Folds with character: aged over thousands of years, the relief of the Swiss Alps has formed. The mountain range of folds characterizes Switzerland. | Foto: MapTiler and OpenStreetMap contributors

What impact will COVID-19 have on the inter­ge­ne­ra­tio­nal contract?

Ageing society

Geor­ges T. Roos, Future Rese­ar­cher
The inter­ge­ne­ra­tio­nal contract encom­pas­ses more than secure pensi­ons. The corona crisis in parti­cu­lar makes this clear. But it will also have to be adapted to future circum­s­tances, even inde­pendently of pandemics.

From a gene­ral perspec­tive, the lock­down measu­res have a single key target: inten­sive care capa­city and the number of available venti­la­tors. It seems clear that COVID-19 is parti­cu­larly dange­rous for older people (and vulnerable people with pre-exis­ting condi­ti­ons) – the older you are, the grea­ter is your risk of dying. It follows that the drastic measu­res taken to suppress coro­na­vi­rus were first and fore­most taken to protect the elderly and vulnerable members of the popu­la­tion. If our health­care system is no longer able to provide those in criti­cal condi­tion with opti­mal treat­ment, then we have failed. The price we are paying is high – the survi­val of whole indus­tries is under threat, our economy is likely to be hit by a long-lasting reces­sion, and debts are moun­ting. Nevert­hel­ess, the majo­rity of the popu­la­tion backs the measu­res. Human life is sacro­sanct – and how we treat the most vulnerable among us is the bar against which this is measu­red. Its importance cannot be weig­hed against econo­mic prosperity.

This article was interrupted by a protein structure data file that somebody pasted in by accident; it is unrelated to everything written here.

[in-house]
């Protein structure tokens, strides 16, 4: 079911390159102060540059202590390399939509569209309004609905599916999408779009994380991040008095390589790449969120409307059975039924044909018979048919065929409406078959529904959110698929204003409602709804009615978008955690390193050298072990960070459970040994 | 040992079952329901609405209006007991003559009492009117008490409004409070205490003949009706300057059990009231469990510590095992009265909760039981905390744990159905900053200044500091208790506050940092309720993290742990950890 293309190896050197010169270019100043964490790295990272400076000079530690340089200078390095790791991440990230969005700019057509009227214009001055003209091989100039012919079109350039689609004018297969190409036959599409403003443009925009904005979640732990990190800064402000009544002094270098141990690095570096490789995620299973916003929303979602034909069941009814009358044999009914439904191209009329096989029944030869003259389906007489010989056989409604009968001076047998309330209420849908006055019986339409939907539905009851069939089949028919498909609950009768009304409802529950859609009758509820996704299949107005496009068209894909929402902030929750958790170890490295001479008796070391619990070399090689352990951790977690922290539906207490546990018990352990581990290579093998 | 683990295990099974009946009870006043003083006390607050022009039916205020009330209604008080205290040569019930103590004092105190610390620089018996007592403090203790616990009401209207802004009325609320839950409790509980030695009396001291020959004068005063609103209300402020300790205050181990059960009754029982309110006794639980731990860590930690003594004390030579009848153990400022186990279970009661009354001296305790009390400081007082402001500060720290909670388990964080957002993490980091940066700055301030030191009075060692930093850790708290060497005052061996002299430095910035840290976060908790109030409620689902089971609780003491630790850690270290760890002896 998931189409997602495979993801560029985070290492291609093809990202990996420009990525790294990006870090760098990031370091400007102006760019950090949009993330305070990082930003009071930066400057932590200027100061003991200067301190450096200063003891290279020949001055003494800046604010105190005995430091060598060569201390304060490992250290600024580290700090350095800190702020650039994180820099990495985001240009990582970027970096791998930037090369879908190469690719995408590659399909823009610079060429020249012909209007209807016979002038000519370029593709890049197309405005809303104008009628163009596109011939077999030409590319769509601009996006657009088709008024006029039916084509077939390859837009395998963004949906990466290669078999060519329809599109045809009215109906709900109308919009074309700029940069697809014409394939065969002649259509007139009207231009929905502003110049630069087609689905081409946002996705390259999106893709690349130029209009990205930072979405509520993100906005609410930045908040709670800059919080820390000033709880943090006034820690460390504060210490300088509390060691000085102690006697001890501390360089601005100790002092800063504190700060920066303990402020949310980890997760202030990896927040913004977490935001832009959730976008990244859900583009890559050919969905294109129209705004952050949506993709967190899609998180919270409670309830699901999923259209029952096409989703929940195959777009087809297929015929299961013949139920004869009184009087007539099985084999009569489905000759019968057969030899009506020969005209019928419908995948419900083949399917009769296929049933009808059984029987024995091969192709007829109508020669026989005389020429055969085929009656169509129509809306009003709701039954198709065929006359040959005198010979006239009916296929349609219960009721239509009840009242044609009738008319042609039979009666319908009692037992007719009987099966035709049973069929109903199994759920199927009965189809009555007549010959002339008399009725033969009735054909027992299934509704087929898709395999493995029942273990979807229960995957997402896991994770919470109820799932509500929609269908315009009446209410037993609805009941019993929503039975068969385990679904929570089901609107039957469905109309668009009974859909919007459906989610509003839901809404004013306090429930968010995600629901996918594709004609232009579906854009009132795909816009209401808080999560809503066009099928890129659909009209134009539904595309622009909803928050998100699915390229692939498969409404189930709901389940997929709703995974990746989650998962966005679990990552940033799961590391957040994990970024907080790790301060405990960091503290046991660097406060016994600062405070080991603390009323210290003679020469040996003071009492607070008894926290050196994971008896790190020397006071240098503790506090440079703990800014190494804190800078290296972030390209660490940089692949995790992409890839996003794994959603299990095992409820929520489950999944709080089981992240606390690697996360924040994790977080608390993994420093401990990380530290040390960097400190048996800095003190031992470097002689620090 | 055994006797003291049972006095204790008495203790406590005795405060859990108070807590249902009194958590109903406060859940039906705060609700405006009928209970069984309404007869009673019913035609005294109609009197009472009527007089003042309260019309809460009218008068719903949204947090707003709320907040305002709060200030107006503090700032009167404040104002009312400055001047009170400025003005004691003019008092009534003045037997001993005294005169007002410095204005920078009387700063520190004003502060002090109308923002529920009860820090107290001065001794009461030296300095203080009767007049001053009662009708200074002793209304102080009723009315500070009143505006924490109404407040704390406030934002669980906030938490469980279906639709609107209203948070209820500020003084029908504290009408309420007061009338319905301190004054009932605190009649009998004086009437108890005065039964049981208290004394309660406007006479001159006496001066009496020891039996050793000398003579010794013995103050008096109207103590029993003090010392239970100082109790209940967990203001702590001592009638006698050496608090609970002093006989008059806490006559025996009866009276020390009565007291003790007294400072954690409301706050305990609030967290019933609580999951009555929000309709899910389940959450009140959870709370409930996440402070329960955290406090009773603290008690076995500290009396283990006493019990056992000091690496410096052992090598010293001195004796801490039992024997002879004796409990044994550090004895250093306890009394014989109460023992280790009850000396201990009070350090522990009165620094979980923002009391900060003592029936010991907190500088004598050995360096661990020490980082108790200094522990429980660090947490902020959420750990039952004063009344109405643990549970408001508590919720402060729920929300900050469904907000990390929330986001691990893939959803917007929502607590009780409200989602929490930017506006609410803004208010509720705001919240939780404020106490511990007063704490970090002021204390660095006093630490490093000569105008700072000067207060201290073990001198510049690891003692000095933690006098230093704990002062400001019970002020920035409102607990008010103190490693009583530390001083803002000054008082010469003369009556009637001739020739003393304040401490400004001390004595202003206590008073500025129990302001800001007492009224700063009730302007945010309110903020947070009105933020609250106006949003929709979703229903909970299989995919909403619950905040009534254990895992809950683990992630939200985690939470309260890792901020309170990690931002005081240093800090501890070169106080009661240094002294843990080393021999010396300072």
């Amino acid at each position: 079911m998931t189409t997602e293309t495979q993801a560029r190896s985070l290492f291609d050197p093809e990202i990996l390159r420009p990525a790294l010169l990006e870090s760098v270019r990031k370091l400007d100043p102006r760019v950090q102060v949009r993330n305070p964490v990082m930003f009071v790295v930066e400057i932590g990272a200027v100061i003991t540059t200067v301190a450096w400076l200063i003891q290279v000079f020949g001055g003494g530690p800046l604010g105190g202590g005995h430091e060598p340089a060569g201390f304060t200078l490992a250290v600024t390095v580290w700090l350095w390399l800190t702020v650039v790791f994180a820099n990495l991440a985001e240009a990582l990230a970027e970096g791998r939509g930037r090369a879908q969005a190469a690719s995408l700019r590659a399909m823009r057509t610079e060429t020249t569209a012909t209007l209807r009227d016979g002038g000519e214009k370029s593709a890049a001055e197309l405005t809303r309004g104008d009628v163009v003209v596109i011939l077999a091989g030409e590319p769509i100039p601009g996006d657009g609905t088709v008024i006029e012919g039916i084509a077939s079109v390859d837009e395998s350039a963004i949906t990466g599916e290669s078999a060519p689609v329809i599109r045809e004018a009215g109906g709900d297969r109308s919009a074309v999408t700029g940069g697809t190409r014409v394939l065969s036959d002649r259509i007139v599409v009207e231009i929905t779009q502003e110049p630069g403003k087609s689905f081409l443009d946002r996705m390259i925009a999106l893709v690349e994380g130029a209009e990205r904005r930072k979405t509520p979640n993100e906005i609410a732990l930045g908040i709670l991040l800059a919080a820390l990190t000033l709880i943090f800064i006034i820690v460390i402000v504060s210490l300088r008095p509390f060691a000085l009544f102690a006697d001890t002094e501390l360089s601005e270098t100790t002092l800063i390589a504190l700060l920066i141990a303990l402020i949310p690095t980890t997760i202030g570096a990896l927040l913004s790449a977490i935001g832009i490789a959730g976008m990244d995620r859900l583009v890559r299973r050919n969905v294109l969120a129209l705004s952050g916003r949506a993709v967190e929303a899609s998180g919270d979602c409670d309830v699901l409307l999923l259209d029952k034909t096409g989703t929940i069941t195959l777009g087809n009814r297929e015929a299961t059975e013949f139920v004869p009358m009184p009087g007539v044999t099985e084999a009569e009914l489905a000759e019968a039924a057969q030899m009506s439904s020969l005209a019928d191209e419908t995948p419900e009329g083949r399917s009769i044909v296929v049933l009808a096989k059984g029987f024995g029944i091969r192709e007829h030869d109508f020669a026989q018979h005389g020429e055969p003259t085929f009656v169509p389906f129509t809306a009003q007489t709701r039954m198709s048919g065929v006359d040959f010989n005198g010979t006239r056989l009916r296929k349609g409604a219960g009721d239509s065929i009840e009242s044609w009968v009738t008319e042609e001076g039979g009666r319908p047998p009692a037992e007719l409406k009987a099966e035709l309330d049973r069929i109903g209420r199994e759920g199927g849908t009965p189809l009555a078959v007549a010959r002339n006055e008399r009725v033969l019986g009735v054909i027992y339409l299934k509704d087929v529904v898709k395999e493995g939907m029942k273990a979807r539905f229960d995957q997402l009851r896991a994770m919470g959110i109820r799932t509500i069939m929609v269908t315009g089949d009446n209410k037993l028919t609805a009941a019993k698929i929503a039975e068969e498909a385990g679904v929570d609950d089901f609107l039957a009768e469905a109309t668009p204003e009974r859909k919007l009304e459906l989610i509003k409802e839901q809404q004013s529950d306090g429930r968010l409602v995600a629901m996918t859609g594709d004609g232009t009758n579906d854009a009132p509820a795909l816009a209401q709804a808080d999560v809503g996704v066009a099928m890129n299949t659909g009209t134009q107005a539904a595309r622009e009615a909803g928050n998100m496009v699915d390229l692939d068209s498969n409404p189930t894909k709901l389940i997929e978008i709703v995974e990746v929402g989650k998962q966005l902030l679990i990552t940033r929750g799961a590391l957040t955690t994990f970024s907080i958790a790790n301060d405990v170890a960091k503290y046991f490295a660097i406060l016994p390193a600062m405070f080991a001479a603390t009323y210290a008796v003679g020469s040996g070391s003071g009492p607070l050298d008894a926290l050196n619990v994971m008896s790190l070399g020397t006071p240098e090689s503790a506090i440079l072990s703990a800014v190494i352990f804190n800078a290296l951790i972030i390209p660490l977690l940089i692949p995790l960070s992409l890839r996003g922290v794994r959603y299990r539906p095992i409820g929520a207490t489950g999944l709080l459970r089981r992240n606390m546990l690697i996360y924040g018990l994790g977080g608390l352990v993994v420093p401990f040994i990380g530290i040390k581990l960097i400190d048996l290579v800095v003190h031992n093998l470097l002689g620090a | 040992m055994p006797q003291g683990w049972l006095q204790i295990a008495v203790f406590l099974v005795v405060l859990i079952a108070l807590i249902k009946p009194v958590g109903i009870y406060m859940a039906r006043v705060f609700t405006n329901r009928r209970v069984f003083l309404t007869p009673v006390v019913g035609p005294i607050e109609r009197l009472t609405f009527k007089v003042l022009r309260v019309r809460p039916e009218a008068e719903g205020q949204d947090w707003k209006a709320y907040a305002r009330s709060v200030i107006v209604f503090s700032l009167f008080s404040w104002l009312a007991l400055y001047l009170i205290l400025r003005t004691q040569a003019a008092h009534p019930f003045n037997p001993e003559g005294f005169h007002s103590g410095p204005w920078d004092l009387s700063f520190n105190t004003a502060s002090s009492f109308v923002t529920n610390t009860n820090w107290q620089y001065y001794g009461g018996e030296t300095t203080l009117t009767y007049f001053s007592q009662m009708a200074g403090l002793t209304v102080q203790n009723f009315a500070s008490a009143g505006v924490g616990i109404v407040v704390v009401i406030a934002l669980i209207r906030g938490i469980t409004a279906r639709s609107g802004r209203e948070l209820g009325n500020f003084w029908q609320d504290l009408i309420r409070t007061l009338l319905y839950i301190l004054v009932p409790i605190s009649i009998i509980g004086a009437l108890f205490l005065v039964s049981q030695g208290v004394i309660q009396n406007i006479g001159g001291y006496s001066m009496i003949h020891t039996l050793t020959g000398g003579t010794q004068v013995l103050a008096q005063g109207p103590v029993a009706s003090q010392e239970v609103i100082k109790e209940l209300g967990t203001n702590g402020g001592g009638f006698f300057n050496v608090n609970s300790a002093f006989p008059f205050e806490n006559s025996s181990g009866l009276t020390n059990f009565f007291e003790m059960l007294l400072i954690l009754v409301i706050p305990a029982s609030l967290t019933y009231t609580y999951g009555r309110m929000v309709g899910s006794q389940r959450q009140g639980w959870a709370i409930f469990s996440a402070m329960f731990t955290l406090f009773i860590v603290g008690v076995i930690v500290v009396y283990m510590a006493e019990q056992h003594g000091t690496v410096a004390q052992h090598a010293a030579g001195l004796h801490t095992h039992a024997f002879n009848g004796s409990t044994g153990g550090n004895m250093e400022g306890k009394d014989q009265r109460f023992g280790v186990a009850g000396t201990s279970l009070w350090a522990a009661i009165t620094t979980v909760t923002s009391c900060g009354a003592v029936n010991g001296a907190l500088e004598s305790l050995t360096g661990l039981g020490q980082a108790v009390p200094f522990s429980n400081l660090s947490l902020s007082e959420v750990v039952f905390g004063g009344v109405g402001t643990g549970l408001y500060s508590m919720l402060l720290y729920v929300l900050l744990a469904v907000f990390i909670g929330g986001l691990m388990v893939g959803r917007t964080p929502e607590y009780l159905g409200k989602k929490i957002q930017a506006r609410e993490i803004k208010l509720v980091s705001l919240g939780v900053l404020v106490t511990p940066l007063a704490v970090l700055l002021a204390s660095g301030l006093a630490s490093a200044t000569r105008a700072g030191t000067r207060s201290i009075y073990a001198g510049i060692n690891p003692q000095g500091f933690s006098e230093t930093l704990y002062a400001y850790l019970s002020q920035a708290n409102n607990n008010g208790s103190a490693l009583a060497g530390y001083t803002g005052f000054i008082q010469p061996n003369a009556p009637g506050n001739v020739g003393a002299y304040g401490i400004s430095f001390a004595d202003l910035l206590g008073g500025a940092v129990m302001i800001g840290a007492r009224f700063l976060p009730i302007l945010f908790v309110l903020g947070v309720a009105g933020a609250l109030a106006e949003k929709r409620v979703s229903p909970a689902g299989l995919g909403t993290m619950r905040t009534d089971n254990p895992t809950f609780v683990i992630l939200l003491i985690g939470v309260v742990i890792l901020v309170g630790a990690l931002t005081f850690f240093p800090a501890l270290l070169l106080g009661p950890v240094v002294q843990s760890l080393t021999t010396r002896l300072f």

A fair pension system

The popu­la­tion of Switz­er­land is ageing. Accor­ding to predic­tions by the Fede­ral Statis­ti­cal Office, the propor­tion of the popu­la­tion aged 65 and over will reach 25 percent by 2040. The number of people aged 80 or over is expec­ted to double. An incre­asingly elderly popu­la­tion pres­ents a chall­enge for the inter­ge­ne­ra­tio­nal contract. In 1960, for every person of reti­re­ment age, there were six people of working age. In 20 years, this ratio will have fallen to 1:2. For every person of reti­re­ment age, there will only be two people of working age. This is a diffi­cult trend when it comes to ensu­ring future pension payments, not only for Switzerland’s Pillar 1 old-age and survi­vors’ insu­rance (OASI), but also for its Pillar 2 occu­pa­tio­nal pensi­ons – which, although not origi­nally desi­gned that way, is also incre­asingly struc­tu­red such that the older gene­ra­tion is finan­ced by the youn­ger gene­ra­tion. From my perspec­tive, the ques­tion is not whether Switz­er­land will be able to ensure suffi­ci­ent pension payments in future, but how to struc­ture the pension system fairly. Should the demo­gra­phic burden be chiefly borne by the future working popu­la­tion (grea­ter salary deduc­tions, higher taxa­tion, more VAT), or should it be borne propor­tio­nally by future reti­rees (later reti­re­ment, lower pension payments)?